Stanford is currently ranked first in the nation for the most college students registered to vote on the digital voting platform TurboVote. The feat is the result of a major campus-wide campaign to increase voter registration and turnout this election season.
The national presidential election primary season is in full swing, including at Stanford where a massive, campus-wide campaign called StanfordVotes is working hard to encourage students and other university affiliates to heed their civic duty. Newly released data show that those efforts are paying off.
Stanford registered more U.S.-eligible voters last month on the popular digital voting platform TurboVote than any other college or university. According to Virginia Bock, communications manager in the Haas Center for Public Service and communications lead for StanfordVotes, the group signed up 4,901 voters so far in 2020, compared with 928 voters in all of 2019.
"I think the majority of the lift was from the hard work of our student and staff volunteers," Bock said. "We currently have 110 people from the Stanford community on our volunteer list, getting the word out."
StanfordVotes - in partnership with the student group Stanford in Government - started this election cycle’s campaign earlier because it’s a presidential election year. Campaign activities began in September during New Student Orientation, where volunteers registered hundreds of new students to vote. Since then, volunteers have hosted numerous events and launched initiatives aimed at encouraging greater civic participation.
Efforts throughout campus
StanfordVotes has expanded online resources available to voters, including partnering with Stanford Libraries to create a new web page with many nonpartisan resources.áStanford in Government has begun hosting peer-to-peer gatherings in residences and other campus locations to encourage voting. Meanwhile, students at the Stanford Graduate School of Business have launched voter registration efforts, and Stanford Law School students have recruited students to work at voting centers and to monitor polls. Students in a Spanish language course recently participated in a phone drive to encourage new Spanish-speaking citizens in the community to vote. There is also a permanent registration station on the first floor of the Haas Center where people can get election and voter information, stamps for their ballots and register to vote online.
"Registration is just the first step," Bock said. "The ultimate goal is to increase civic engagement, and the indicator of that will be an increase in our actual voting numbers."
According to students Chase Small and Alex Chau, co-directors of StanfordVotes, the current campaign is more robust than previous campaigns, including the one for the 2018 midterm election.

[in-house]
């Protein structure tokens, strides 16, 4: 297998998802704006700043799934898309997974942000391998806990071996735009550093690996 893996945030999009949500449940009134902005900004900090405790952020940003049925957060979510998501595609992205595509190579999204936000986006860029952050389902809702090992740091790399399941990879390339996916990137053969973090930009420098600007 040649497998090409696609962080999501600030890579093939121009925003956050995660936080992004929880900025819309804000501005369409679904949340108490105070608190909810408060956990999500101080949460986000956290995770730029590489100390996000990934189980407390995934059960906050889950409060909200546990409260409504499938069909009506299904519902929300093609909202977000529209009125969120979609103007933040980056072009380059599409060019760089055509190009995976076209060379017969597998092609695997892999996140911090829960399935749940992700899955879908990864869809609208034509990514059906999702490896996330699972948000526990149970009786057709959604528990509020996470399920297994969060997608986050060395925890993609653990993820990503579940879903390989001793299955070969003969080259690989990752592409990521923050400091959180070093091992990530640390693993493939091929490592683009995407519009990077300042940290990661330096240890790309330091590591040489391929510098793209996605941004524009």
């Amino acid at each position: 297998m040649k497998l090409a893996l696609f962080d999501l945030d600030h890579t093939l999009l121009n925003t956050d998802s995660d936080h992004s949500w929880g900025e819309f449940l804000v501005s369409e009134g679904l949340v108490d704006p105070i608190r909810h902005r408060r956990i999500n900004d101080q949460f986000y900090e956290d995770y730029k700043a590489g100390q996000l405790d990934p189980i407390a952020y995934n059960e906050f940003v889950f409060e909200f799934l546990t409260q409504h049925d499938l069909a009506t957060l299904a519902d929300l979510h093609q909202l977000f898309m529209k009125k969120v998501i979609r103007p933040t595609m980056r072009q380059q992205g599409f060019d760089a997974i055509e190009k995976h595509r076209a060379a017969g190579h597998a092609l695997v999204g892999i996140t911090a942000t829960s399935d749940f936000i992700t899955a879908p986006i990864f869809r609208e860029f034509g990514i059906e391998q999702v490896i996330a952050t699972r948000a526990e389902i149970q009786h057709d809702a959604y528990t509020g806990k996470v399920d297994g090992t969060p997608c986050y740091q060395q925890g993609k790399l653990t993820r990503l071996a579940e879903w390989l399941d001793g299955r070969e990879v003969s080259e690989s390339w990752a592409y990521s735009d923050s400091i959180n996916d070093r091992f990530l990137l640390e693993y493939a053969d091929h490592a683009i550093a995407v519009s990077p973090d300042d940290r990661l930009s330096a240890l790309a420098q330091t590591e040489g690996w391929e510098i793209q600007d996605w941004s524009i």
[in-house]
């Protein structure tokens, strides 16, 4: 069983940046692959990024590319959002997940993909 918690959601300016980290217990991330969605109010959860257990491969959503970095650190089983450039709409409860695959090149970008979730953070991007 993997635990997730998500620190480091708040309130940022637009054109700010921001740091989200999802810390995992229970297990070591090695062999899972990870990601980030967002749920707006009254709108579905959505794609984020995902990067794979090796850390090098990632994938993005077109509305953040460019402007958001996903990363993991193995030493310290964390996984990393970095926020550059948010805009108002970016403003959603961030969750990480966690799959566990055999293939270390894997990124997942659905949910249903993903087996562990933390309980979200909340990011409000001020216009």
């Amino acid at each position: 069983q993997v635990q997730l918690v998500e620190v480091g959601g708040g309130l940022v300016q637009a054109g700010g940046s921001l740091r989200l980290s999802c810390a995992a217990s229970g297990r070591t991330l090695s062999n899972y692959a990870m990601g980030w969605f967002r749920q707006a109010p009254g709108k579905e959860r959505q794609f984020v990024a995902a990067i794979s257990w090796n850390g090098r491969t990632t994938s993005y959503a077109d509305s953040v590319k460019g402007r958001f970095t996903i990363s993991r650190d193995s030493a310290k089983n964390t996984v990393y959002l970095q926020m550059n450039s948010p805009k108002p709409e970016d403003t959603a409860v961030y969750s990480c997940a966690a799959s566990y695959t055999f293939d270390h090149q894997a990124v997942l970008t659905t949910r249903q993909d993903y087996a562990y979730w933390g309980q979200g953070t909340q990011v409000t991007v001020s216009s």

"2018 was more focused on tabling events and individual outreach, while this election cycle we have worked to expand on institutionalized resources for student voting," Small said.
"Most recently, we worked with the (university) registrar to put in place an Axess enrollment hold which provided students the opportunity to sign up on TurboVote," Chau explained. "This has been underway since the 2018 cycle, so we are excited it is now in place."
National primary voting this election season officially kicked off Feb. 3 in Iowa, where residents voted via caucuses held throughout the state. For the first time in Iowa’s history, state Democratic party officials approved 96 satellite caucus sites around the globe for state residents who couldn’t make it home to cast their vote. Two of those sites were in California, including one at Stanford organized by students Ahmi Dhuna and Nova Meurice. The event drew roughly 40 Iowans from around campus and the Bay Area to the Haas Center for Public Service, where they submitted their votes through the unusual method of caucusing.
On March 3 - known as Super Tuesday - 16 states will hold primaries, including California. For the first time, voters in Santa Clara County will be able to cast their ballots at Stanford, thanks to support from the Office of the President. Eligible county voters can vote early at a voting center in Tresidder Memorial Union between Feb. 29 and March 2 from 9 a.m. to 5 p.m. and on Election Day, March 3, between 7 a.m. and 8 p.m.
StanfordVotes was launched in the spring of 2018 with the goal of increasing the registration numbers and turnout among college students who historically vote less frequently and in lower numbers than older voters. Stanford students are no exception to this trend. According to the National Study of Learning, Voting and Engagement (NSLVE), only 48.1 percent of eligible Stanford undergrads, graduate students and postdocs voted in the 2016 presidential election, compared with an average of 50.4 percent among all higher education institutions nationally. An even smaller percentage of eligible Stanford students - fewer than one in five - participated in the 2014 midterm election.
"We aim to increase the culture of civic engagement with all students across campus," said Small. "By reducing barriers for students to vote, we hope to get students in the mindset of voting regularly."
Small and Chau are helping to organize the second annual Party at the Post Office on Tuesday, Feb. 18, from 2:15 p.m. to 4:30 p.m. All Stanford community members are encouraged to attend to fill out absentee request forms, send in their ballots and get forms notarized. Organizers will also be giving away free food from In-N-Out.
For more resources and information about voting, visit the StanfordVotes webpage.